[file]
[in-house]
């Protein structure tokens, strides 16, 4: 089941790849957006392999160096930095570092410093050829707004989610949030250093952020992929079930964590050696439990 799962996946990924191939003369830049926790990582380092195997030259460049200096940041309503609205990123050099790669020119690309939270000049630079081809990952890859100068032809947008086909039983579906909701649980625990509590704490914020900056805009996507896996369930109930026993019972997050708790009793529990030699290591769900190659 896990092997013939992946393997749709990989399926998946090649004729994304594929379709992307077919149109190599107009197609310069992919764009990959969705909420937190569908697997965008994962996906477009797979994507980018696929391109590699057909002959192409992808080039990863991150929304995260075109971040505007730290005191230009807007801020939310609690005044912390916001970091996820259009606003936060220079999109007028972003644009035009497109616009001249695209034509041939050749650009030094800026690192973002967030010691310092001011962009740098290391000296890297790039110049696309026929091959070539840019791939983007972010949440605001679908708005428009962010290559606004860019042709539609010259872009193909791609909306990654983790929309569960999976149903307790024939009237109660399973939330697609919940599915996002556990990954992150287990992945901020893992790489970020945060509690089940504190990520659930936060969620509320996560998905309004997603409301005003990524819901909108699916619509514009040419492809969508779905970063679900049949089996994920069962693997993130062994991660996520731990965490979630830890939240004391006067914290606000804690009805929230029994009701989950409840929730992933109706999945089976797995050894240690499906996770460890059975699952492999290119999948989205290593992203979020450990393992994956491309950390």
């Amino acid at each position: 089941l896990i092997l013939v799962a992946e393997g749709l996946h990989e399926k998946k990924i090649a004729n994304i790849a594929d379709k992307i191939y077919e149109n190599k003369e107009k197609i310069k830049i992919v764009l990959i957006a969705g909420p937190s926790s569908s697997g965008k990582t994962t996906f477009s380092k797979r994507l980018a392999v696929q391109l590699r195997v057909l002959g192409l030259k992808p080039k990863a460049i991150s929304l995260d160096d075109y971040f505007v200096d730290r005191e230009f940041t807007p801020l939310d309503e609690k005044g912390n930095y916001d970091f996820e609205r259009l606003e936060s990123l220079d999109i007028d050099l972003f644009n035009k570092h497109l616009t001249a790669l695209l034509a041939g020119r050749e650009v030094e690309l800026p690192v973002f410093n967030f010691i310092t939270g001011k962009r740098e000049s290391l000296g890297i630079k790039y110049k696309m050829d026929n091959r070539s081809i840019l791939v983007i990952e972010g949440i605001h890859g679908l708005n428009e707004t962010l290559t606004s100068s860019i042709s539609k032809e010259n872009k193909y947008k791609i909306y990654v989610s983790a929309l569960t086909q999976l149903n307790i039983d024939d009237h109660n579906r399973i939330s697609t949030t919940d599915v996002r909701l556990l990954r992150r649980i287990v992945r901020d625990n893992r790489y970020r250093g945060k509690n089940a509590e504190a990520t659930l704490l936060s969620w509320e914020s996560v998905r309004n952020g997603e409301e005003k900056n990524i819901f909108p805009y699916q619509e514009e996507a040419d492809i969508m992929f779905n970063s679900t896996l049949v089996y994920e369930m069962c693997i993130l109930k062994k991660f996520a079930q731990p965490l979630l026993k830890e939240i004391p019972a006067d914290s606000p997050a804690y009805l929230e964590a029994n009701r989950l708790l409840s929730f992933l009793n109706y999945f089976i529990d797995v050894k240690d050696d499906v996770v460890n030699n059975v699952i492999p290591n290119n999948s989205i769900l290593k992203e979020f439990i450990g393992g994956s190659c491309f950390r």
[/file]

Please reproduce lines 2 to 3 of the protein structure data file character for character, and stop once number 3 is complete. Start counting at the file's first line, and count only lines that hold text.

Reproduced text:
């Protein structure tokens, strides 16, 4: 089941790849957006392999160096930095570092410093050829707004989610949030250093952020992929079930964590050696439990 799962996946990924191939003369830049926790990582380092195997030259460049200096940041309503609205990123050099790669020119690309939270000049630079081809990952890859100068032809947008086909039983579906909701649980625990509590704490914020900056805009996507896996369930109930026993019972997050708790009793529990030699290591769900190659 896990092997013939992946393997749709990989399926998946090649004729994304594929379709992307077919149109190599107009197609310069992919764009990959969705909420937190569908697997965008994962996906477009797979994507980018696929391109590699057909002959192409992808080039990863991150929304995260075109971040505007730290005191230009807007801020939310609690005044912390916001970091996820259009606003936060220079999109007028972003644009035009497109616009001249695209034509041939050749650009030094800026690192973002967030010691310092001011962009740098290391000296890297790039110049696309026929091959070539840019791939983007972010949440605001679908708005428009962010290559606004860019042709539609010259872009193909791609909306990654983790929309569960999976149903307790024939009237109660399973939330697609919940599915996002556990990954992150287990992945901020893992790489970020945060509690089940504190990520659930936060969620509320996560998905309004997603409301005003990524819901909108699916619509514009040419492809969508779905970063679900049949089996994920069962693997993130062994991660996520731990965490979630830890939240004391006067914290606000804690009805929230029994009701989950409840929730992933109706999945089976797995050894240690499906996770460890059975699952492999290119999948989205290593992203979020450990393992994956491309950390």
């Amino acid at each position: 089941l896990i092997l013939v799962a992946e393997g749709l996946h990989e399926k998946k990924i090649a004729n994304i790849a594929d379709k992307i191939y077919e149109n190599k003369e107009k197609i310069k830049i992919v764009l990959i957006a969705g909420p937190s926790s569908s697997g965008k990582t994962t996906f477009s380092k797979r994507l980018a392999v696929q391109l590699r195997v057909l002959g192409l030259k992808p080039k990863a460049i991150s929304l995260d160096d075109y971040f505007v200096d730290r005191e230009f940041t807007p801020l939310d309503e609690k005044g912390n930095y916001d970091f996820e609205r259009l606003e936060s990123l220079d999109i007028d050099l972003f644009n035009k570092h497109l616009t001249a790669l695209l034509a041939g020119r050749e650009v030094e690309l800026p690192v973002f410093n967030f010691i310092t939270g001011k962009r740098e000049s290391l000296g890297i630079k790039y110049k696309m050829d026929n091959r070539s081809i840019l791939v983007i990952e972010g949440i605001h890859g679908l708005n428009e707004t962010l290559t606004s100068s860019i042709s539609k032809e010259n872009k193909y947008k791609i909306y990654v989610s983790a929309l569960t086909q999976l149903n307790i039983d024939d009237h109660n579906r399973i939330s697609t949030t919940d599915v996002r909701l556990l990954r992150r649980i287990v992945r901020d625990n893992r790489y970020r250093g945060k509690n089940a509590e504190a990520t659930l704490l936060s969620w509320e914020s996560v998905r309004n952020g997603e409301e005003k900056n990524i819901f909108p805009y699916q619509e514009e996507a040419d492809i969508m992929f779905n970063s679900t896996l049949v089996y994920e369930m069962c693997i993130l109930k062994k991660f996520a079930q731990p965490l979630l026993k830890e939240i004391p019972a006067d914290s606000p997050a804690y009805l929230e964590a029994n009701r989950l708790l409840s929730f992933l009793n109706y999945f089976i529990d797995v050894k240690d050696d499906v996770v460890n030699n059975v699952i492999p290591n290119n999948s989205i769900l290593k992203e979020f439990i450990g393992g994956s190659c491309f950390r």